The diagnostic category of ‘GD’ was introduced in the WHO’s psychiatric classification system (ICD-11) in May 2019.1 Although this gave much legitimacy to this construct, there is still much debate on its precise definition, screening, assessment tools and treatment strategies (Box 1).

Contemporary video games are much more advanced and interactive than when they first emerged in the 1970s (e.g. Pong, Space Invaders, etc.). Current popular games include multiplayer online role-playing games (e.g. World of Warcraft) and multiplayer online battle arena games (e.g. Fortnite), as well as casual video games played on handheld devices such as Candy Crush Saga. Video games were originally played at arcades and on personal computers, but evolved into console gaming (examples include Play Station, Xbox consoles, etc.) and mobile gaming (via Android/Apple apps on smartphones/tablets) making gaming easily accessible and affordable.2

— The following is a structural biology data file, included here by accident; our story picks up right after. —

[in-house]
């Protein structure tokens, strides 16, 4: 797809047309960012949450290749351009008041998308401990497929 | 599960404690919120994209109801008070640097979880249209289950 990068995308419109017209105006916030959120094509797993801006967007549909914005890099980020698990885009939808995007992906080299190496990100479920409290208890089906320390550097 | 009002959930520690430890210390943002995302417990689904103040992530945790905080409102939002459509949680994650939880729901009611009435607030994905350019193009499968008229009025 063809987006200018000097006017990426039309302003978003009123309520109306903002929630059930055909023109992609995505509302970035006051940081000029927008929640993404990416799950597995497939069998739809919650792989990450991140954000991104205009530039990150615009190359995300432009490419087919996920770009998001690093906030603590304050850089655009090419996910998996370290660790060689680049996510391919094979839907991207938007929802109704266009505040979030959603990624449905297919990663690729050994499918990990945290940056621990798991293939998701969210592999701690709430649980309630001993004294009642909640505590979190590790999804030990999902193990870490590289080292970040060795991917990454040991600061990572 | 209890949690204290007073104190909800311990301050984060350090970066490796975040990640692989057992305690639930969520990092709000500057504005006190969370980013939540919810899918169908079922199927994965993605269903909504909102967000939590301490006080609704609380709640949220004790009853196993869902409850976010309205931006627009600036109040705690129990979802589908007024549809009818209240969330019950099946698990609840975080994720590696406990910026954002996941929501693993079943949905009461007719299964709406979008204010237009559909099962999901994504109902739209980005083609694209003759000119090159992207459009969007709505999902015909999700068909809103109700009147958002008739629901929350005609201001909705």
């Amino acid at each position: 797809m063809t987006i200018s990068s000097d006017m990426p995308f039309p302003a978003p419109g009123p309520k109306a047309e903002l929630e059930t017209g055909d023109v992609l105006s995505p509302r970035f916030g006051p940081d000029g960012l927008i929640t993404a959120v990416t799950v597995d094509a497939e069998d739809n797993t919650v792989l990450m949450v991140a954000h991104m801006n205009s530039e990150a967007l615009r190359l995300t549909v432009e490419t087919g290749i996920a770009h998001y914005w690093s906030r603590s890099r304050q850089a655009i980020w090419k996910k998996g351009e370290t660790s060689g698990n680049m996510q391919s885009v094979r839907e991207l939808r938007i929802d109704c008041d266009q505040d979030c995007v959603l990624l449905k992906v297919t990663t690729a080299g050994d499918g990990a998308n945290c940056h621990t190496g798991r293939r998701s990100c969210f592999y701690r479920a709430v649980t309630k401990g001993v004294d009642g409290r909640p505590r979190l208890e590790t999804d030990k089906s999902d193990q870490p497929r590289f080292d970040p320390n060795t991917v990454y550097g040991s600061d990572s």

A report titled ‘Digital in India 2019’ stated that there were 433 million active internet users above the age of 12 years. Around 71 million users are in the 5–11 years age group.3 Precise estimates of GD prevalence are lacking but experts agree that it ranges from 1.2% to 5.5% among adults in nationally representative studies4 with slightly higher prevalence among adolescents.5 GD is more common among men than women5,6 and adolescents and emerging adults are most vulnerable.4,7 In a study of 400 adolescent Indian school students, the prevalence of internet GD was found to be 3.5%; and it was higher among boys (8.8%) than girls (0.8%).8 In another Indian study that looked at video game use among school children (13–16 years old), 17.5% of them fulfilled the diagnostic criteria for video game addiction (defined as score of 70 or above on the video game addiction scale used) and 19% of the children were spending more than 3 hours per day playing video games.9